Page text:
The DTA was signed on November 3 2016 in Dubai. It will
require ratification by both countries before entering into
force. The exchange of instruments of ratification, which is
expected to occur soon, will make the DTA effective from the
date when the last notification takes place.
The tax treatment of Argentinian transactions under the
newly signed tax treaty with regards to interest, royalties,
dividends and capital gains will be as follows once the
agreement is effective.
Domestic Argentinian tax law generally subjects interest
payments on related-party loans to a foreign beneficial owner
to a 35% withholding tax rate. However, under the tax treaty,
interest payments on such loans paid to UAE beneficiaries will
be subject to a maximum withholding tax rate of 12%.
Although the DTA contains non-discriminatory provisions they
are not wide enough and do not override domestic thin
capitalisation rules in Argentina that establish a 2:1
Under the tax treaty, royalties and technical assistance
payments made to a UAE beneficial owner should be subject to
Argentinian withholding income tax at a rate of 10%. It should
be noted that under domestic Argentine tax law, royalties may
be subject to withholding tax rates as high as 31.5%.
The DTA generally follows the OECD model, but there are some
deviations. For example, technical assistance services are
listed under Article 12 (royalties). Moreover, according to the
Argentinian tax authorities' controversial approach, this
concept includes the rendering of independent services
consisting of the provision of non-registrable knowledge
through any mean.
Under Argentinian domestic law, dividend payments are
subject to a 35% withholding tax to the extent the payment
exceeds the amount of accumulated tax earnings. Although it
envisions reduced withholding rates in practice the treaty does
not provide any relief in this regard.
Under the DTA, the taxation on capital gains derived from
the sale of shares will be limited to a 10% tax on the gain to
the extent it relates to a stake larger than 25%. If the stake
is lower than 25%, then the tax will be limited to a 15% tax.
This may imply a relief from an Argentinian perspective since
under domestic law foreign beneficiaries are subject to a 13.5%
effective tax on gross proceeds or, alternatively, 15% tax on
the actual capital gain duly supported.
However, the above potential relief will not apply if more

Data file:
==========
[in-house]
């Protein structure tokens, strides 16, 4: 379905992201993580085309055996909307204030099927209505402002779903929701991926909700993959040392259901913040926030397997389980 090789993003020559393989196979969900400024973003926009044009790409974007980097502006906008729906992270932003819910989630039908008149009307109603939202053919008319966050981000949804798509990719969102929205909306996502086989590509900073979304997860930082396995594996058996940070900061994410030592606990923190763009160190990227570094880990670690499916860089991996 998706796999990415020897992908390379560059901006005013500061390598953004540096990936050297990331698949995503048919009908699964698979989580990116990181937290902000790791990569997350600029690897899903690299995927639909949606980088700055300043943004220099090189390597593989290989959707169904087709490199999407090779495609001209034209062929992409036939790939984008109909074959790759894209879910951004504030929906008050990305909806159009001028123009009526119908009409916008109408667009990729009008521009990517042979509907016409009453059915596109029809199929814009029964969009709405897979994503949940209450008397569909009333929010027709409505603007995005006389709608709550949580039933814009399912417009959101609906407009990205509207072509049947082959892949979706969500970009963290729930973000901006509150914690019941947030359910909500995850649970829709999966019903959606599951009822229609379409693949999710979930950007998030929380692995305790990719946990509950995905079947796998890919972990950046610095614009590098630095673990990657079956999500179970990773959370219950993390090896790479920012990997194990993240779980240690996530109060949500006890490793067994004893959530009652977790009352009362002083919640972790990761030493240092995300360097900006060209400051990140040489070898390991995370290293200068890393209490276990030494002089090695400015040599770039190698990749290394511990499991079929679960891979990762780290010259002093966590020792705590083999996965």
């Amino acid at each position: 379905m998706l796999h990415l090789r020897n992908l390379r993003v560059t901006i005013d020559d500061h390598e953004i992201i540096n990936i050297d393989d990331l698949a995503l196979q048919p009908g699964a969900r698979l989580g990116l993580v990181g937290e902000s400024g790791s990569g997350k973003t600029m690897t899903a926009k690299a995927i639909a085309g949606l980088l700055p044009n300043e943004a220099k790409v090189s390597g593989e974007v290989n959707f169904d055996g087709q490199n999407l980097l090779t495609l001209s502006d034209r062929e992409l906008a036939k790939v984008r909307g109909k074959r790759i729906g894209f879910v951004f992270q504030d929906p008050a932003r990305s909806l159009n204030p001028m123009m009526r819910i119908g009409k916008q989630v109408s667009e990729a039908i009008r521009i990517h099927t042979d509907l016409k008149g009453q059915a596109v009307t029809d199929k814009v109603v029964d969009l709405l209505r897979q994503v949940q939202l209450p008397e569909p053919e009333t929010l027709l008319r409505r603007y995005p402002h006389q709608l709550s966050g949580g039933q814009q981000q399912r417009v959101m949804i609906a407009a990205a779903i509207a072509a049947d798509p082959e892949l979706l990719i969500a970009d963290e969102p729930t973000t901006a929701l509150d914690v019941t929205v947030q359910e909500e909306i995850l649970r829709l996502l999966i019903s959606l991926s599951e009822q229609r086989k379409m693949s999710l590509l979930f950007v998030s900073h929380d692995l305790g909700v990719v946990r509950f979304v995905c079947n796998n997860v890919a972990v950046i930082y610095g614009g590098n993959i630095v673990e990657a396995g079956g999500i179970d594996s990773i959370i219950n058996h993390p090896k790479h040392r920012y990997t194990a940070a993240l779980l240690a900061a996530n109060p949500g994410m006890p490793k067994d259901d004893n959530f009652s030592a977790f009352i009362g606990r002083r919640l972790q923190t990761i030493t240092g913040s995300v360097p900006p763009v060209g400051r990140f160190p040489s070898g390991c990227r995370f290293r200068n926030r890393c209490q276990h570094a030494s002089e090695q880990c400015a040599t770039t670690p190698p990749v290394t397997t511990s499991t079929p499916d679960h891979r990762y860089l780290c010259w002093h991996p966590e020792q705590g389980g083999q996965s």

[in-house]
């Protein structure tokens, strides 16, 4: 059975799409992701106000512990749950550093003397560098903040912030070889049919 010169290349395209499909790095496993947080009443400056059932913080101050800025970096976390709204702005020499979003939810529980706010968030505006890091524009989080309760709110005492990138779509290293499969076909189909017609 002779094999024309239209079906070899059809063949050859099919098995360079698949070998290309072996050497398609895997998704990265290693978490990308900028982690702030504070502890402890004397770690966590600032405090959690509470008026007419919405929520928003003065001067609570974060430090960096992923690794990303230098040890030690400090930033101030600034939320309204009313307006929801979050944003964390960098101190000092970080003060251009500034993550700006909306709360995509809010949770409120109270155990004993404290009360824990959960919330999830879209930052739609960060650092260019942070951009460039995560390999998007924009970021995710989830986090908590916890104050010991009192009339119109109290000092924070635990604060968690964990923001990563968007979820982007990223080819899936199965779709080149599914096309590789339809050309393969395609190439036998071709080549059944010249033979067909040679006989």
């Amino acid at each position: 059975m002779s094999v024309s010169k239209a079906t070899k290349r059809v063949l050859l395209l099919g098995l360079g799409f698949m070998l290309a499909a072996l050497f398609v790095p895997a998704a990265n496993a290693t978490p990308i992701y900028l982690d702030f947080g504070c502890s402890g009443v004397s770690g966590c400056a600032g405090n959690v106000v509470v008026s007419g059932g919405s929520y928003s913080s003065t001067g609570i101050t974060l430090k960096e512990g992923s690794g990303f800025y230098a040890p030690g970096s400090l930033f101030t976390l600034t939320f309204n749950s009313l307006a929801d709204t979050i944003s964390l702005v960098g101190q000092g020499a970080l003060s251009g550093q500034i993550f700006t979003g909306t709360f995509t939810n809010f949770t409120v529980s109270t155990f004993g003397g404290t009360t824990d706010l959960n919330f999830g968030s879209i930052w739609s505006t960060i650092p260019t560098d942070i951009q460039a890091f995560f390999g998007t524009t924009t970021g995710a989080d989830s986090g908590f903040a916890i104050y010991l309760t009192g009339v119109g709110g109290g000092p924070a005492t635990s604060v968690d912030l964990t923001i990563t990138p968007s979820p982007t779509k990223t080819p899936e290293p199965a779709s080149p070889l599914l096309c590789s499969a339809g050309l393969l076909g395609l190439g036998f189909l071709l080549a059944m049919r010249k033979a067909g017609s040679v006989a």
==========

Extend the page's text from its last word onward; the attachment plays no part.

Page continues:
than 50% of the value of the relevant shares is derived from
real estate property (to this end cattle and equipment used in
farming, forestry, as well as in the exploitation of natural
resources would be considered as such).
Other particular features
Some other particular features that the treaty provides are
- Similar to the DTAs that Argentina
recently agreed with Chile and Mexico, the Argentinian DTA
with the UAE includes a limitation of benefits (LOB) clause.
Although these LOBs may be relaxed and some relief may be
provided by the relevant contracting state under certain
specific facts and circumstances, they are clearly aligned
with current global trends (e.g. BEPS), mainly aimed at
avoiding treaty-abuse practices and double non-taxation
- The reduced withholding rate for royalties
applies to copyrights only to the extent that the beneficial
owner is the moral holder of the rights (individual) or their
heirs. This was clarified and accepted by the Supreme Court
of Justice in Argentina after a long-standing controversy,
but the fact that this DTA has only one reduced rate for
royalties, as opposed to the other treaties Argentina has
signed, exposes copyrights licensed by companies to domestic
- It is stated that a permanent
establishment is deemed to exist in cases of fishing
activities for a period longer than three months even without
a fixed place of business.
The new tax treaty will enter into force after instruments
of ratification have been exchanged.
This development gives hope that the Argentinian authorities
are willing to continue expanding the tax treaty network, after
concluding new treaties with Spain, Switzerland, Chile (already
in force) and Mexico during the past three years, ratifying
certain BEPS-related features.
Andrés Edelstein (firstname.lastname@example.org)
and Ignacio Rodríguez (email@example.com)
Tel: +54 11 4850 4651